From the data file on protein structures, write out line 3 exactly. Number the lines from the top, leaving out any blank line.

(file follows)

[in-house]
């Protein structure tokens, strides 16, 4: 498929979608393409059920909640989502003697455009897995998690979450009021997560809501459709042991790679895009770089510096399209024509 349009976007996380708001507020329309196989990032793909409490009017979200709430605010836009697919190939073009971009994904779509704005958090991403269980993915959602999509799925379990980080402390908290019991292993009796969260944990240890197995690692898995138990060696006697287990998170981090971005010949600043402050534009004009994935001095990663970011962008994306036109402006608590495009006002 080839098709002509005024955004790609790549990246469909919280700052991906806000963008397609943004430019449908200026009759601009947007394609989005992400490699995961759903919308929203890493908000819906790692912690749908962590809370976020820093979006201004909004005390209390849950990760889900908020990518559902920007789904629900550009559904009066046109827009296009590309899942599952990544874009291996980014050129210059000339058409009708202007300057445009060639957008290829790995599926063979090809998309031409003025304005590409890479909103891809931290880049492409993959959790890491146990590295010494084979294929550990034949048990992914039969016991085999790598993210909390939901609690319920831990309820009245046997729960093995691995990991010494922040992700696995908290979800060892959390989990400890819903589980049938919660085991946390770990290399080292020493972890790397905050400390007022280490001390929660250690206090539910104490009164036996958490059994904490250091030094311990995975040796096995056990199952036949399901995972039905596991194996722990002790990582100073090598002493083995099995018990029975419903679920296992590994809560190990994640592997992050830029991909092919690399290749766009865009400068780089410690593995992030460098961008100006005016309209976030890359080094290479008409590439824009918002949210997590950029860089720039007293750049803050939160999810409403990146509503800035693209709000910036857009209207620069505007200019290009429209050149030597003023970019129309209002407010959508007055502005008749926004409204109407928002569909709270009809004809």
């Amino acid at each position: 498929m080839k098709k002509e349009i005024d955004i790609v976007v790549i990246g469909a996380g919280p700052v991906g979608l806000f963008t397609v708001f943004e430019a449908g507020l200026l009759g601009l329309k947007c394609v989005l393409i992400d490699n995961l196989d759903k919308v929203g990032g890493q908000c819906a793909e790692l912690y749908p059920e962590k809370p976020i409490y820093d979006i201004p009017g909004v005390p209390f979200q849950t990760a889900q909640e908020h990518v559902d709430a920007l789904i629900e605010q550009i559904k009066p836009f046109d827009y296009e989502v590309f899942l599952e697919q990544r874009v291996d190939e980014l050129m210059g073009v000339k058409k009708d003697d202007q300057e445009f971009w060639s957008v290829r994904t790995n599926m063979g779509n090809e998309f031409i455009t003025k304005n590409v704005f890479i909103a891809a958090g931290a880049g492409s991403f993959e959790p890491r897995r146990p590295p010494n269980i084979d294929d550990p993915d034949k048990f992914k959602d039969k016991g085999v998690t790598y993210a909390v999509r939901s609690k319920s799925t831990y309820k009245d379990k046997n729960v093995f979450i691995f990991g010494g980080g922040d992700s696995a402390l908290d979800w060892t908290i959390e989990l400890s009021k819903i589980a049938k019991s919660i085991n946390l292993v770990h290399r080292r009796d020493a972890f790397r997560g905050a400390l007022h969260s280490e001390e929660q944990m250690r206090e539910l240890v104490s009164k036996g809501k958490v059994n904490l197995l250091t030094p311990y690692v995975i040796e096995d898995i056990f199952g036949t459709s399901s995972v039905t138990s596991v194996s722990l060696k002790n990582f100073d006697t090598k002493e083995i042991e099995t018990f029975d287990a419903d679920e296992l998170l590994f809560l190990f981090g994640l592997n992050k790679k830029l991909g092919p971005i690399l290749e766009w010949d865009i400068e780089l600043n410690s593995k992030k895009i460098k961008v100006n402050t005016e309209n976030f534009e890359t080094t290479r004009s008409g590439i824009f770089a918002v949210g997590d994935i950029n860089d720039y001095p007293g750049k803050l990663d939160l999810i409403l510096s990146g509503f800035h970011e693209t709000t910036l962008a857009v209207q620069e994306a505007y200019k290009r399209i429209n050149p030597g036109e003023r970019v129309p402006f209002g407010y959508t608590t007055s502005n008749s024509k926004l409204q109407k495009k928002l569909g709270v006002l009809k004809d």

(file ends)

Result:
């Amino acid at each position: 498929m080839k098709k002509e349009i005024d955004i790609v976007v790549i990246g469909a996380g919280p700052v991906g979608l806000f963008t397609v708001f943004e430019a449908g507020l200026l009759g601009l329309k947007c394609v989005l393409i992400d490699n995961l196989d759903k919308v929203g990032g890493q908000c819906a793909e790692l912690y749908p059920e962590k809370p976020i409490y820093d979006i201004p009017g909004v005390p209390f979200q849950t990760a889900q909640e908020h990518v559902d709430a920007l789904i629900e605010q550009i559904k009066p836009f046109d827009y296009e989502v590309f899942l599952e697919q990544r874009v291996d190939e980014l050129m210059g073009v000339k058409k009708d003697d202007q300057e445009f971009w060639s957008v290829r994904t790995n599926m063979g779509n090809e998309f031409i455009t003025k304005n590409v704005f890479i909103a891809a958090g931290a880049g492409s991403f993959e959790p890491r897995r146990p590295p010494n269980i084979d294929d550990p993915d034949k048990f992914k959602d039969k016991g085999v998690t790598y993210a909390v999509r939901s609690k319920s799925t831990y309820k009245d379990k046997n729960v093995f979450i691995f990991g010494g980080g922040d992700s696995a402390l908290d979800w060892t908290i959390e989990l400890s009021k819903i589980a049938k019991s919660i085991n946390l292993v770990h290399r080292r009796d020493a972890f790397r997560g905050a400390l007022h969260s280490e001390e929660q944990m250690r206090e539910l240890v104490s009164k036996g809501k958490v059994n904490l197995l250091t030094p311990y690692v995975i040796e096995d898995i056990f199952g036949t459709s399901s995972v039905t138990s596991v194996s722990l060696k002790n990582f100073d006697t090598k002493e083995i042991e099995t018990f029975d287990a419903d679920e296992l998170l590994f809560l190990f981090g994640l592997n992050k790679k830029l991909g092919p971005i690399l290749e766009w010949d865009i400068e780089l600043n410690s593995k992030k895009i460098k961008v100006n402050t005016e309209n976030f534009e890359t080094t290479r004009s008409g590439i824009f770089a918002v949210g997590d994935i950029n860089d720039y001095p007293g750049k803050l990663d939160l999810i409403l510096s990146g509503f800035h970011e693209t709000t910036l962008a857009v209207q620069e994306a505007y200019k290009r399209i429209n050149p030597g036109e003023r970019v129309p402006f209002g407010y959508t608590t007055s502005n008749s024509k926004l409204q109407k495009k928002l569909g709270v006002l009809k004809d």